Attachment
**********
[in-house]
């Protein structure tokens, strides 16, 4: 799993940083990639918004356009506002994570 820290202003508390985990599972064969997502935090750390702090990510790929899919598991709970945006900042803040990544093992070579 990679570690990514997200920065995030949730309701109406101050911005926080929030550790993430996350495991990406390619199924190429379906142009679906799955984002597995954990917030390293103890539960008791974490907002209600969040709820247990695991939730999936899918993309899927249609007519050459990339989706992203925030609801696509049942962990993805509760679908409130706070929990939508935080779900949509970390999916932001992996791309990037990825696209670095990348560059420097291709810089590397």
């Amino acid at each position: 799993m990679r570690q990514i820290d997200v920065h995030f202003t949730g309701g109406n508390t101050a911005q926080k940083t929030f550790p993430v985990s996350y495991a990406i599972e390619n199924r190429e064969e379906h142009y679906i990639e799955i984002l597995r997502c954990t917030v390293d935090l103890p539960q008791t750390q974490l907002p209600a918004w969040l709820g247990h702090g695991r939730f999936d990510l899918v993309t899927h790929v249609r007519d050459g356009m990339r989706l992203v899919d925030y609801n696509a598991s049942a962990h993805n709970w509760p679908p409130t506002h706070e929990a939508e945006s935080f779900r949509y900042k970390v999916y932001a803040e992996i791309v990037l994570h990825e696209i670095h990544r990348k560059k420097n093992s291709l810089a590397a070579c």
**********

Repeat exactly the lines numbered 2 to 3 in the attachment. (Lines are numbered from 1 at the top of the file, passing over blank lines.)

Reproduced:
């Protein structure tokens, strides 16, 4: 799993940083990639918004356009506002994570 820290202003508390985990599972064969997502935090750390702090990510790929899919598991709970945006900042803040990544093992070579 990679570690990514997200920065995030949730309701109406101050911005926080929030550790993430996350495991990406390619199924190429379906142009679906799955984002597995954990917030390293103890539960008791974490907002209600969040709820247990695991939730999936899918993309899927249609007519050459990339989706992203925030609801696509049942962990993805509760679908409130706070929990939508935080779900949509970390999916932001992996791309990037990825696209670095990348560059420097291709810089590397």
């Amino acid at each position: 799993m990679r570690q990514i820290d997200v920065h995030f202003t949730g309701g109406n508390t101050a911005q926080k940083t929030f550790p993430v985990s996350y495991a990406i599972e390619n199924r190429e064969e379906h142009y679906i990639e799955i984002l597995r997502c954990t917030v390293d935090l103890p539960q008791t750390q974490l907002p209600a918004w969040l709820g247990h702090g695991r939730f999936d990510l899918v993309t899927h790929v249609r007519d050459g356009m990339r989706l992203v899919d925030y609801n696509a598991s049942a962990h993805n709970w509760p679908p409130t506002h706070e929990a939508e945006s935080f779900r949509y900042k970390v999916y932001a803040e992996i791309v990037l994570h990825e696209i670095h990544r990348k560059k420097n093992s291709l810089a590397a070579c």